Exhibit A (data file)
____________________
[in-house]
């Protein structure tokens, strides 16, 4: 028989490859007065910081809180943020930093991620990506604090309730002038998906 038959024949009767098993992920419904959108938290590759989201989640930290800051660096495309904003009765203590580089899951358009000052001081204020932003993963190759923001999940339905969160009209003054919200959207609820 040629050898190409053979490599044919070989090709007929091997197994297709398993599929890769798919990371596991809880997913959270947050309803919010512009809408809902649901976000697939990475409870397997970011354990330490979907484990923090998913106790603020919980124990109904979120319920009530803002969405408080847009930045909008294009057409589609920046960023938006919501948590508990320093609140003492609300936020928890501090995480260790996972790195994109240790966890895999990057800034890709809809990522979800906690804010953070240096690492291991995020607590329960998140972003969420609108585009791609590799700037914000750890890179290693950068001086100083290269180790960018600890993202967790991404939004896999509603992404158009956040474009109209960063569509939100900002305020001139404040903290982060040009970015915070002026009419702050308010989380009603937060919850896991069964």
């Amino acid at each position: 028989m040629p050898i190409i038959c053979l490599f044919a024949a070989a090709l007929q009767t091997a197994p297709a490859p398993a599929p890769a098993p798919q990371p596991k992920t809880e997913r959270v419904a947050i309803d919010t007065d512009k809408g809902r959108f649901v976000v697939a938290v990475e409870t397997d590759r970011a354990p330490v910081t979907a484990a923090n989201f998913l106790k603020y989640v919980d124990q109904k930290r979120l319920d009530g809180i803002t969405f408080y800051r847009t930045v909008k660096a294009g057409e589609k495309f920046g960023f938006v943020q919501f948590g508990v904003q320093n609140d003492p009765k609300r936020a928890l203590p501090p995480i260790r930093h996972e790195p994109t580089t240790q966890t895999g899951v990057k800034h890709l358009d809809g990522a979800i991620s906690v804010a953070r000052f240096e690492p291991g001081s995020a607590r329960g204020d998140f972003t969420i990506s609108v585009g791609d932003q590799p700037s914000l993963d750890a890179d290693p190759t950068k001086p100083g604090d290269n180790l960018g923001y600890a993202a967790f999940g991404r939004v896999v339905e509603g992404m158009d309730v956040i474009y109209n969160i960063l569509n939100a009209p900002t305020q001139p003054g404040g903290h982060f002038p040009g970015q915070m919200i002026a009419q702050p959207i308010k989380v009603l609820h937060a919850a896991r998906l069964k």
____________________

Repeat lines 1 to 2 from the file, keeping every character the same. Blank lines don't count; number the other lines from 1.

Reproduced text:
[in-house]
């Protein structure tokens, strides 16, 4: 028989490859007065910081809180943020930093991620990506604090309730002038998906 038959024949009767098993992920419904959108938290590759989201989640930290800051660096495309904003009765203590580089899951358009000052001081204020932003993963190759923001999940339905969160009209003054919200959207609820 040629050898190409053979490599044919070989090709007929091997197994297709398993599929890769798919990371596991809880997913959270947050309803919010512009809408809902649901976000697939990475409870397997970011354990330490979907484990923090998913106790603020919980124990109904979120319920009530803002969405408080847009930045909008294009057409589609920046960023938006919501948590508990320093609140003492609300936020928890501090995480260790996972790195994109240790966890895999990057800034890709809809990522979800906690804010953070240096690492291991995020607590329960998140972003969420609108585009791609590799700037914000750890890179290693950068001086100083290269180790960018600890993202967790991404939004896999509603992404158009956040474009109209960063569509939100900002305020001139404040903290982060040009970015915070002026009419702050308010989380009603937060919850896991069964």